Missouri Lawyer Reviews

Digital Missouri Estate Planning Review
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When we think of future planning, we often think of retirement. But if you have not taken the time to plan for what will become of your property and responsibilities after your death, your planning is far from complete. And since the laws vary a bit across state lines, Missouri residents who are beginning or revising their estate plans should keep some key points in mind.

Making a Will

Your will is the cornerstone of your estate plan. It details how you want your assets distributed among your heirs. Without a will, the state decides for you. Not only do you run the risk that the state’s choices may not match your own, but the process of settling an estate without a will can be especially lengthy and stressful for your loved ones. When you make your will, you name an executor, who handles the administration of your estate as it is settled. This person does not need to be an attorney or legal professional, but it is wise to choose someone you can trust who has some knowledge of estate law.

Probate in Missouri

The process through which an estate is settled and property transferred is called probate—and it often is full of stresses and pitfalls. Fortunately there are steps you can take to avoid or minimize the hassles of probate in Missouri:

  • Secure assets in a living trust.
  • Have joint ownership of property, with survivorship rights for both parties.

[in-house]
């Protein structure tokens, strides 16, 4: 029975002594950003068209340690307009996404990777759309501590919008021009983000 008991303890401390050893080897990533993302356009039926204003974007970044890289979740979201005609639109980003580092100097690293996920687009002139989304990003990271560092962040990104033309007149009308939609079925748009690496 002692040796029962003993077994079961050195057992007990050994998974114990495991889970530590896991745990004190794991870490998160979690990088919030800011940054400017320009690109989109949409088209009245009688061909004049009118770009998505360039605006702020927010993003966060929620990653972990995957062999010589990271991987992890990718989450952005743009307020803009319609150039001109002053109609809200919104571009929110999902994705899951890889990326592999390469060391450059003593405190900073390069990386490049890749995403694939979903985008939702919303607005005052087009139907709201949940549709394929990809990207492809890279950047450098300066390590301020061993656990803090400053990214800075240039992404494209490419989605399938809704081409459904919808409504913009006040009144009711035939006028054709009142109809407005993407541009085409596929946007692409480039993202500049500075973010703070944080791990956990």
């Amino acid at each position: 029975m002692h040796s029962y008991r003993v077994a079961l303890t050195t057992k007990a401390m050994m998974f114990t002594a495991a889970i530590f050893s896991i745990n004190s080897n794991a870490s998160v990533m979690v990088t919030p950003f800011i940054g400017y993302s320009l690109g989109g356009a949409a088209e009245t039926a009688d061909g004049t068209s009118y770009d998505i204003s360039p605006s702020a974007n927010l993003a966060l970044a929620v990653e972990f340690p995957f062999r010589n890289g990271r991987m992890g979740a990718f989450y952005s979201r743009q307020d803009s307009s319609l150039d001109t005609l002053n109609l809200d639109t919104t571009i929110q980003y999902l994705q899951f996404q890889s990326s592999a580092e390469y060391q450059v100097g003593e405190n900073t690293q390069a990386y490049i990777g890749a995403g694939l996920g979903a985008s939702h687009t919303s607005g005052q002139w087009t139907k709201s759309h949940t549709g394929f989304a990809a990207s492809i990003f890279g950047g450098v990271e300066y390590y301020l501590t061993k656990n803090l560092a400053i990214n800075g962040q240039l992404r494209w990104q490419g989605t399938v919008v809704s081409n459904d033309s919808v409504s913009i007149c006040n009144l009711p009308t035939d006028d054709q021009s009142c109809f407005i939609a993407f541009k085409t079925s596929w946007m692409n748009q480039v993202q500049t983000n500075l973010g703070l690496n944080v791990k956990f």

• Designate beneficiaries, including using tools such as “transfer on death” or “payment on death” designations in deeds and accounts.

As with a will, it is important to revisit and update these plans periodically, especially as you make new major purchases or experience life events that may affect your choice of beneficiary.

Financial Power of Attorney

To best protect your financial interests, estate planning experts often advise that individuals designate a financial power of attorney. Basically, this means you select an agent who can act on your behalf with regard to financial matters if the time should arise when you are unable to make such decisions on your own. You can limit the scope of this agent’s power as well as define when such power might take effect.

Health Care and End-of-Life Concerns

While you are planning for what should happen after your death, it is also a good time to plan for the possibility that there may come a day when you are not able to make health care choices for yourself. You may want to:

  • Designate a medical power of attorney to a trusted individual to make medical decisions on your behalf.
  • Draft a living will or advance directive detailing your preferences on matters such as life support.

Other Planning Considerations

Depending on your situation and wishes, your estate plan may also include:

  • Life insurance
  • Pre-arrangements for your funeral or burial
  • Provisions for surviving pets

Your attorney or accountant may even be able to help you work out a strategy to minimize taxes, court fees, and other costs as property transfers to your heirs.


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